SEX - Avoided Subjects Discussed in Plain English (Chapter 7, page 2 of 2)

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Chapter 7

are healthy, however, there seems to be no special liability to mental

incompetency, though such marriages are accused of producing defective

or idiot children. Men suffering from congenital defects should not

marry. Natural blindness, deafness, muteness, and congenital

deformities of limb are more or less likely to be passed on to their

children. There are cases of natural blindness, though, to which this

rule does not apply. Criminals, alcoholics, and persons

disproportionate in size should not marry. In the last-mentioned, lack

of mutual physical adaptability may produce much unhappiness,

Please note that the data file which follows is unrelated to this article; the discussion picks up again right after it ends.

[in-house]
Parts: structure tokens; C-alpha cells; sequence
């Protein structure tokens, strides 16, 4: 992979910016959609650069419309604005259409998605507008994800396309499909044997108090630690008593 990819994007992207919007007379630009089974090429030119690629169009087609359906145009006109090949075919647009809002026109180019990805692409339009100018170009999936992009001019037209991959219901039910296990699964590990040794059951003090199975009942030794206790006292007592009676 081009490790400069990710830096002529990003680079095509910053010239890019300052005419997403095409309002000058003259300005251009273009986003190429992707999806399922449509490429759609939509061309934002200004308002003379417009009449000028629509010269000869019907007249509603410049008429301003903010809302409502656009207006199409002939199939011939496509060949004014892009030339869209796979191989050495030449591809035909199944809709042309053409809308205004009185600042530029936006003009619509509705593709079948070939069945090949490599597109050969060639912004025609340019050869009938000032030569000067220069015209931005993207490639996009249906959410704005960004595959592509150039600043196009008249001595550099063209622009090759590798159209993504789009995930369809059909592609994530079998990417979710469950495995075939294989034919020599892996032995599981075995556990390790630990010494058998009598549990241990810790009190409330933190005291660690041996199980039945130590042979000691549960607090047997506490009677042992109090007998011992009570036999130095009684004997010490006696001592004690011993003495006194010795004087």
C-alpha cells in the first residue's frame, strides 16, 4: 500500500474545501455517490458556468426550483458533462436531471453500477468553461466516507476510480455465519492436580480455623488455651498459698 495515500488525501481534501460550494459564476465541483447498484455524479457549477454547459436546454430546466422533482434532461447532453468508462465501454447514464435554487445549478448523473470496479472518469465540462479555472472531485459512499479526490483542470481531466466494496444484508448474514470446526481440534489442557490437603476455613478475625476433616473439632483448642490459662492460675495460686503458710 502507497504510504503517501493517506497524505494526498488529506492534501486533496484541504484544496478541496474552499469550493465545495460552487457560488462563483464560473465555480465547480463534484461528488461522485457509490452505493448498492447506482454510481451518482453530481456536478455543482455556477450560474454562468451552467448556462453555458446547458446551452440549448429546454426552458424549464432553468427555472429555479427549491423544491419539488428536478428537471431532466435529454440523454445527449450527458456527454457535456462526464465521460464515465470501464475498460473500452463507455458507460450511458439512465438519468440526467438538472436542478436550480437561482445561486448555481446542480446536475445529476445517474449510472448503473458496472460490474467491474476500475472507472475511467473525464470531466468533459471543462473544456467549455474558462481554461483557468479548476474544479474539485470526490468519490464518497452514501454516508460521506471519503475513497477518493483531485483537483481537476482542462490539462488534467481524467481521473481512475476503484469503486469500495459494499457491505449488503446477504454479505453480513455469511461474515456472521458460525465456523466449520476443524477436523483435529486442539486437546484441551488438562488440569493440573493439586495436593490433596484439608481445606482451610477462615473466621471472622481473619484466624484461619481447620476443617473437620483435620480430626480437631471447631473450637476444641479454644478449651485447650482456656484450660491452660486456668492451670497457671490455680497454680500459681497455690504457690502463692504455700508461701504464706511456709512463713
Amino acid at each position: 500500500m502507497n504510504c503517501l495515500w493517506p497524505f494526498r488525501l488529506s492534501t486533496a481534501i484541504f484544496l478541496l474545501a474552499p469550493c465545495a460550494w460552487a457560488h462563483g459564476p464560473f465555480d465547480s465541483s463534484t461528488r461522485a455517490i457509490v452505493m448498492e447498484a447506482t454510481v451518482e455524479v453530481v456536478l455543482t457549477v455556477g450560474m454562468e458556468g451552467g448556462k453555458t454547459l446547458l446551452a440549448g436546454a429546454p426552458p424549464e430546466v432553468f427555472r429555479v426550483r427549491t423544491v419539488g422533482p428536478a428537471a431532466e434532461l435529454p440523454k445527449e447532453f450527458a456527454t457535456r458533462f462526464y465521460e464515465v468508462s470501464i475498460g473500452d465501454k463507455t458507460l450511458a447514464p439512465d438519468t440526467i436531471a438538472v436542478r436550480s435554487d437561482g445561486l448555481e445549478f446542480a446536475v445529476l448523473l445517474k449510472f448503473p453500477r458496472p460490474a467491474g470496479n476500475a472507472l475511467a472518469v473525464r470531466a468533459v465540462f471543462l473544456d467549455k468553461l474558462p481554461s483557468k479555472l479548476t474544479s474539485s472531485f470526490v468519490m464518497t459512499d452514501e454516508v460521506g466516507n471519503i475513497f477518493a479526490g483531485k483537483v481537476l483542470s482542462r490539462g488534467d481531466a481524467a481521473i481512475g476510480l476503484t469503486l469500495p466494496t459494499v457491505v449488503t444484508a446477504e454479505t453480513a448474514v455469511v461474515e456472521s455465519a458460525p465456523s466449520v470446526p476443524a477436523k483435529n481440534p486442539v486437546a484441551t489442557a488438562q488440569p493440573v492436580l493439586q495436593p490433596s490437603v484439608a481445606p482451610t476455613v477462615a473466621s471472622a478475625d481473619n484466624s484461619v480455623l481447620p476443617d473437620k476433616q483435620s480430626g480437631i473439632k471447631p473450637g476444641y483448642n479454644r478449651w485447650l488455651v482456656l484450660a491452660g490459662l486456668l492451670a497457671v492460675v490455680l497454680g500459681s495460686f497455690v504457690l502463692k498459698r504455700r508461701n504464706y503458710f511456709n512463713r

especially on the part of the wife. Serious local disease, sterility,

and great risk in childbirth may result. Disparity of years, disparity

of race, a poverty which will not permit the proper raising of

children, undesirable moral character are all good reasons for not



Medical examination as a preliminary to marriage is practically more

valuable than a marriage license. Since many entirely innocent young

girls to-day suffer from disease, incurred either through hereditary

or accidental infection, a would-be husband may be said to be quite as

much entitled to protection as his bride-to-be. Prohibitive physical

defects are also discovered in this connection.

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